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France vows to cap golden parachutes after outgoing Airbus CEO gets €37 million

France vows to cap golden parachutes after outgoing Airbus CEO gets €37 million
The exit pay for big bosses should be limited to 30 percent of the salary, French Finance Minister Bruno Le Maire said as he criticized the “excessive” multimillion departure check for outgoing Airbus executive Tom Enders.

The 60-year-old chief executive of the European aerospace giant, in which France owns an 11 percent stake, is set to receive €36.8 million (US$ 41 million) when he steps down, French media reported earlier this week citing calculations by an investor advisory firm.

“I will limit the amount of bosses' golden handshakes to 30 percent of their salary,” Le Maire told the BFM news channel. He added that the reported farewell pay is “excessive” and may harm the reputation of Airbus.

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The so-called golden parachute – a guaranteed compensation for outgoing top executives – currently stands at around 45 percent of the salary in France, the minister noted. However, the sum is non-binding and the companies can do what they want. Now Le Maire wants to introduce a law capping farewell payments. A bill on the matter will be presented to parliament soon.

At the same time, the law is to cover a non-compete clause, which Enders is set to receive after he quits the company. As Le Maire explained, if a person wants to retire, you cannot just go to a rival firm, so that it is strange to have both a pension and the non-compete clause together.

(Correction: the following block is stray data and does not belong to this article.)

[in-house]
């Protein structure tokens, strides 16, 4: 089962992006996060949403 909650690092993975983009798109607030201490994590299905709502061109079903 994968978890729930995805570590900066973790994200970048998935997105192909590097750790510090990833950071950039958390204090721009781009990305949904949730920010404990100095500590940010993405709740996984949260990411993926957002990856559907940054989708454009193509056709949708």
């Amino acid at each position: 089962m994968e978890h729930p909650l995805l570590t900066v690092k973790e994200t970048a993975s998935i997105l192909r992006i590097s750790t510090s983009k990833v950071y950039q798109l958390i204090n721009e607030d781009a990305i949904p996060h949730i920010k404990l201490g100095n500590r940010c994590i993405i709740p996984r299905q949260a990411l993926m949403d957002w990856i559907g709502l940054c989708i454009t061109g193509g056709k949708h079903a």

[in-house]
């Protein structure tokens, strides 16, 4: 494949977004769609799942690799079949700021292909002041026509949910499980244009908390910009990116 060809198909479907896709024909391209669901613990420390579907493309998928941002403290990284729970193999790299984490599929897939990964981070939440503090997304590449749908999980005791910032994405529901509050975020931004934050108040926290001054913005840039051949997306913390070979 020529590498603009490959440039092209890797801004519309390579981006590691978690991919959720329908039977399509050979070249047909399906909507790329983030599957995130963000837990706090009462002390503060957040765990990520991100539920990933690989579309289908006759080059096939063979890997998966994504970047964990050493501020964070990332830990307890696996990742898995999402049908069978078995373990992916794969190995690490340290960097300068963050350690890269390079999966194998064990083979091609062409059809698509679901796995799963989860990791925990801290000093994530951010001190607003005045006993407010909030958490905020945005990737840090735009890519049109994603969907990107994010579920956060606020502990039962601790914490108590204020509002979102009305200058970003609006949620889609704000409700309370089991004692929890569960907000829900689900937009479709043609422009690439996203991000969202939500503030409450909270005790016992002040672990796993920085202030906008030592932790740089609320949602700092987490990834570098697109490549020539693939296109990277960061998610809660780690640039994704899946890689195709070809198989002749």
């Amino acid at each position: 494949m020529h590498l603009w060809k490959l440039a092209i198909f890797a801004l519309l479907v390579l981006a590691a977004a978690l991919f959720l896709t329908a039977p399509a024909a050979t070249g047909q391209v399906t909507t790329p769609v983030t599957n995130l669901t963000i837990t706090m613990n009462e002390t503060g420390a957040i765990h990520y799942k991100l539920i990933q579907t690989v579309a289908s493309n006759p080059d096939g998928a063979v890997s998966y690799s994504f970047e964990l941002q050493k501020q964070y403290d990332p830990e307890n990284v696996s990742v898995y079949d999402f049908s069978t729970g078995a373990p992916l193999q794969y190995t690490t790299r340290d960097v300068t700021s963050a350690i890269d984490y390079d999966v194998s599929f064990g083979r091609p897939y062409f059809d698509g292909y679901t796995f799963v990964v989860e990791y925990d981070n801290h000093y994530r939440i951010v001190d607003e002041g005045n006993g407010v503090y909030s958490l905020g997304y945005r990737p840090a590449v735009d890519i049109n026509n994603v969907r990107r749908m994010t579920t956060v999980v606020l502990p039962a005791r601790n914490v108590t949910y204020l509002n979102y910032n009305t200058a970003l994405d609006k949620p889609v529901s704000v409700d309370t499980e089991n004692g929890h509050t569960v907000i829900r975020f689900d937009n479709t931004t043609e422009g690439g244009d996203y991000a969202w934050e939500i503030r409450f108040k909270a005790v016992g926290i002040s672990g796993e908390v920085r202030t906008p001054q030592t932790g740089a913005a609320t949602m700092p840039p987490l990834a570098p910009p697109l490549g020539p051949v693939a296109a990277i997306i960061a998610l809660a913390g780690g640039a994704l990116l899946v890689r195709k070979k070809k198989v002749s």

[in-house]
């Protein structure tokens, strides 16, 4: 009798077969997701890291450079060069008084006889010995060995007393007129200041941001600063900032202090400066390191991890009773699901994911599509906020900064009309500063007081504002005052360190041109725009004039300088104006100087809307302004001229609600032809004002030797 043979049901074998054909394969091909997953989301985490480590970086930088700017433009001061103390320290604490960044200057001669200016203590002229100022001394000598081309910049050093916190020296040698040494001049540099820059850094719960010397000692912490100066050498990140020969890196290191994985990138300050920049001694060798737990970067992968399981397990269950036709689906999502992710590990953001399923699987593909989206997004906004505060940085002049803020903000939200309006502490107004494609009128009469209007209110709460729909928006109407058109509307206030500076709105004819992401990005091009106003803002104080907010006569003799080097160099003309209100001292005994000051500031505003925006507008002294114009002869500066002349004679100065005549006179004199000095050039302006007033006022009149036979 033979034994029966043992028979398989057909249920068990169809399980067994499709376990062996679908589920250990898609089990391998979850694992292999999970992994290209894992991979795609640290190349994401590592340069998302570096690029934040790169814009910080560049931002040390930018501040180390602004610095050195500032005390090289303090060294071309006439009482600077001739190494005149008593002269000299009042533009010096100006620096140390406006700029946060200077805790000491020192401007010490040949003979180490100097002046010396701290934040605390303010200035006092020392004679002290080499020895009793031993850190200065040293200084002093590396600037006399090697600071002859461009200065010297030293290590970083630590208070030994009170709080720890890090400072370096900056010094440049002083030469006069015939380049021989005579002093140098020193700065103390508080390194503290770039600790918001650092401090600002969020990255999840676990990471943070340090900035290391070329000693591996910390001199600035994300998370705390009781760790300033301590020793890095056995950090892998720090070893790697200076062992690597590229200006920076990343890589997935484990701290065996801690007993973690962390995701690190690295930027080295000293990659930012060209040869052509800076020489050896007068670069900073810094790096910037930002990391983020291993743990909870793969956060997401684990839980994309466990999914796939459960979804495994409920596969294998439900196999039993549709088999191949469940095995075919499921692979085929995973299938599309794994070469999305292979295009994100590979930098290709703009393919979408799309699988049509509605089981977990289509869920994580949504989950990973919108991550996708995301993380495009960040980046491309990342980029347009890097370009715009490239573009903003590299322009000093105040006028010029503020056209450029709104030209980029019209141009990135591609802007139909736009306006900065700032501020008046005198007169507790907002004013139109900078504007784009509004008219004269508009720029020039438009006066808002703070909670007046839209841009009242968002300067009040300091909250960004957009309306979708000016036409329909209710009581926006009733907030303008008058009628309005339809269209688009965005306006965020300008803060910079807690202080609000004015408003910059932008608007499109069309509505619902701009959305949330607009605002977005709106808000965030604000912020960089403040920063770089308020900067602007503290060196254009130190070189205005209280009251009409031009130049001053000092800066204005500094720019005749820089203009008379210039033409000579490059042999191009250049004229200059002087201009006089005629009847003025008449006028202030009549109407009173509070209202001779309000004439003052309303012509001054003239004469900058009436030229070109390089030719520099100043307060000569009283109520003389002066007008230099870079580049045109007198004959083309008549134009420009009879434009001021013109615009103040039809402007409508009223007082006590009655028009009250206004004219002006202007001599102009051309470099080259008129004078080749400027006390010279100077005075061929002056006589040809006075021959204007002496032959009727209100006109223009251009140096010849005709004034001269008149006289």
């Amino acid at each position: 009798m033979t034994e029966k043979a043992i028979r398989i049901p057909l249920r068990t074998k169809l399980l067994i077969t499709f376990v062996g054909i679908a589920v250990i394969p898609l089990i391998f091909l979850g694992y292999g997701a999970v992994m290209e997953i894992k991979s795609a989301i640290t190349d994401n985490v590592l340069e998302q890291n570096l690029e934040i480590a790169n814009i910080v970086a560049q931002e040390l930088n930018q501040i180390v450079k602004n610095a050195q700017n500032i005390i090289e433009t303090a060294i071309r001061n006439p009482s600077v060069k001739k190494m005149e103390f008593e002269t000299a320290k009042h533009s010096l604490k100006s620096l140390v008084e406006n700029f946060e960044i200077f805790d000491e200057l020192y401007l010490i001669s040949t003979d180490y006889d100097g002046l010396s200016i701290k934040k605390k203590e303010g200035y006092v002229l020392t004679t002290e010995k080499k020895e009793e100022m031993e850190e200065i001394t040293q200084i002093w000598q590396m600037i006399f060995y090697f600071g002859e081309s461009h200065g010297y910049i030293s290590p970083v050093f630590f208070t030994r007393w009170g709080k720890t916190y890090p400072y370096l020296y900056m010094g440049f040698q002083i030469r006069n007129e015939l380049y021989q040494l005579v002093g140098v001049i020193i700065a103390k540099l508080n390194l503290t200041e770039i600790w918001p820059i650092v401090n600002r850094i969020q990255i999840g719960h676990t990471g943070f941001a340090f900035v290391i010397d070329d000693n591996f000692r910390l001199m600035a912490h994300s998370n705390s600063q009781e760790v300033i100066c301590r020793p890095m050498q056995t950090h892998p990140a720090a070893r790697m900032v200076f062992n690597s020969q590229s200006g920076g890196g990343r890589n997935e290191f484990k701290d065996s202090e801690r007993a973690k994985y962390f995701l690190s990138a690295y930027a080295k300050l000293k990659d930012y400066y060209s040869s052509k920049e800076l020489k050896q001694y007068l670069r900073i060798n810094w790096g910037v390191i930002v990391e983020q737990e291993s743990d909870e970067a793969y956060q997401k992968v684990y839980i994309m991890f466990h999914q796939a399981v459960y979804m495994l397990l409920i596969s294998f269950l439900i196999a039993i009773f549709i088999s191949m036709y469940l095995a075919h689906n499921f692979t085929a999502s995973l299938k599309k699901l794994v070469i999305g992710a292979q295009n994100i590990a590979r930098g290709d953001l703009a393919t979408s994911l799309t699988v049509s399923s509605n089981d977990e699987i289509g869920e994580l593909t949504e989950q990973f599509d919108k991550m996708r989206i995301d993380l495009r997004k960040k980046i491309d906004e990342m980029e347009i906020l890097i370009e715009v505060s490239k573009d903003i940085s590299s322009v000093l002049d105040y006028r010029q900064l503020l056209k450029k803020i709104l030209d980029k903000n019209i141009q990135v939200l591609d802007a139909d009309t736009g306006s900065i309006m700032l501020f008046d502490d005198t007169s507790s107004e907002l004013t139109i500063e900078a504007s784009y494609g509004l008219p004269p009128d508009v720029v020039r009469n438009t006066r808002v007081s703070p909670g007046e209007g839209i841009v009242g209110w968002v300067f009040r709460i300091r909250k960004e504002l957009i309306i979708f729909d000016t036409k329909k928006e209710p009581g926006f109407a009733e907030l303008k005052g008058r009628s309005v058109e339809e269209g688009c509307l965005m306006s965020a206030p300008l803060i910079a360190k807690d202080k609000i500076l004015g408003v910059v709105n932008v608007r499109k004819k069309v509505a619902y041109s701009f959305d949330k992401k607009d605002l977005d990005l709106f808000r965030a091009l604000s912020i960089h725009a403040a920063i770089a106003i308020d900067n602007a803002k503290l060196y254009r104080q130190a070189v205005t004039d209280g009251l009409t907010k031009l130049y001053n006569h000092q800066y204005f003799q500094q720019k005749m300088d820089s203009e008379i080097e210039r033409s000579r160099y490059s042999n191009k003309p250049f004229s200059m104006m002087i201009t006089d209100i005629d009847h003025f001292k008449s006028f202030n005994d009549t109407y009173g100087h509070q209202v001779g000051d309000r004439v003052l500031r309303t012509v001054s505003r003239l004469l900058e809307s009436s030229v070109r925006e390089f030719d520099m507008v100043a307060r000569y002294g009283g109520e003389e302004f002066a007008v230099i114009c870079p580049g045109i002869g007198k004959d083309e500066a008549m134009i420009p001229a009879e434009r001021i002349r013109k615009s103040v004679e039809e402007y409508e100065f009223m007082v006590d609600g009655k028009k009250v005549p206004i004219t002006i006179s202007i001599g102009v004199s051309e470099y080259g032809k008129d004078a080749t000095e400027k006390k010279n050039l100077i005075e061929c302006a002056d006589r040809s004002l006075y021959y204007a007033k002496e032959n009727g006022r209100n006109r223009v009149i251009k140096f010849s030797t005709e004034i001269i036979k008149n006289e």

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Enders is expected to leave the company on April 10. The Airbus boss’ exit package reportedly totaling €36.8 million includes a pension valued at €26.3 million ($29.5mn), €3.2 million ($3.6mn) in benefits from a non-compete clause, as well as progressive performance bonuses of €7.3 million ($8.2mn).

The outgoing Airbus executive is under a fraud investigation over a $2 billion Eurofighter contract. In 2017, Austria sued Airbus over the 2003 deal, saying that it had been misled over the purchase price and is seeking up to €1.1 billion ($1.2bn) in damages.

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